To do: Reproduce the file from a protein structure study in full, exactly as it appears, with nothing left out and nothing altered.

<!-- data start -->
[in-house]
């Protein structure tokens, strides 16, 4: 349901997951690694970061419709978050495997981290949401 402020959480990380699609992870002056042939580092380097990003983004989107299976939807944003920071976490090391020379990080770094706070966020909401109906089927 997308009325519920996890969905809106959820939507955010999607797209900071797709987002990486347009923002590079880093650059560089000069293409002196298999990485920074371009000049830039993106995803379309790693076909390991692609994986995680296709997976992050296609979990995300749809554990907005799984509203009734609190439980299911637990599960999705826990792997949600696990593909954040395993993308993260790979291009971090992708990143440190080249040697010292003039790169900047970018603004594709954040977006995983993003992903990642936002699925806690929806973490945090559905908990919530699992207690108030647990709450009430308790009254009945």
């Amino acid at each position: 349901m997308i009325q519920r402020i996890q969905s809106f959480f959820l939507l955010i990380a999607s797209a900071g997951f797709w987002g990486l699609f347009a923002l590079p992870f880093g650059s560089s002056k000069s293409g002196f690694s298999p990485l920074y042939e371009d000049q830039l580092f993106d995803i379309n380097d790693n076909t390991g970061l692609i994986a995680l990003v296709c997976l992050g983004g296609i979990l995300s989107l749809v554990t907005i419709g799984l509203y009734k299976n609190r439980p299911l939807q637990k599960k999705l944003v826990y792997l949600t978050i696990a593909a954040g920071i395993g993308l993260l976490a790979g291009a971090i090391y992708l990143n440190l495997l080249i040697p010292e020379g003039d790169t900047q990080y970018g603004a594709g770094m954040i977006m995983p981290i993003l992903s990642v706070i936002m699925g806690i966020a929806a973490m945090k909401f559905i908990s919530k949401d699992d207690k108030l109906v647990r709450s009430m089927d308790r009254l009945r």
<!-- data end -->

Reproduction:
[in-house]
């Protein structure tokens, strides 16, 4: 349901997951690694970061419709978050495997981290949401 402020959480990380699609992870002056042939580092380097990003983004989107299976939807944003920071976490090391020379990080770094706070966020909401109906089927 997308009325519920996890969905809106959820939507955010999607797209900071797709987002990486347009923002590079880093650059560089000069293409002196298999990485920074371009000049830039993106995803379309790693076909390991692609994986995680296709997976992050296609979990995300749809554990907005799984509203009734609190439980299911637990599960999705826990792997949600696990593909954040395993993308993260790979291009971090992708990143440190080249040697010292003039790169900047970018603004594709954040977006995983993003992903990642936002699925806690929806973490945090559905908990919530699992207690108030647990709450009430308790009254009945």
């Amino acid at each position: 349901m997308i009325q519920r402020i996890q969905s809106f959480f959820l939507l955010i990380a999607s797209a900071g997951f797709w987002g990486l699609f347009a923002l590079p992870f880093g650059s560089s002056k000069s293409g002196f690694s298999p990485l920074y042939e371009d000049q830039l580092f993106d995803i379309n380097d790693n076909t390991g970061l692609i994986a995680l990003v296709c997976l992050g983004g296609i979990l995300s989107l749809v554990t907005i419709g799984l509203y009734k299976n609190r439980p299911l939807q637990k599960k999705l944003v826990y792997l949600t978050i696990a593909a954040g920071i395993g993308l993260l976490a790979g291009a971090i090391y992708l990143n440190l495997l080249i040697p010292e020379g003039d790169t900047q990080y970018g603004a594709g770094m954040i977006m995983p981290i993003l992903s990642v706070i936002m699925g806690i966020a929806a973490m945090k909401f559905i908990s919530k949401d699992d207690k108030l109906v647990r709450s009430m089927d308790r009254l009945r």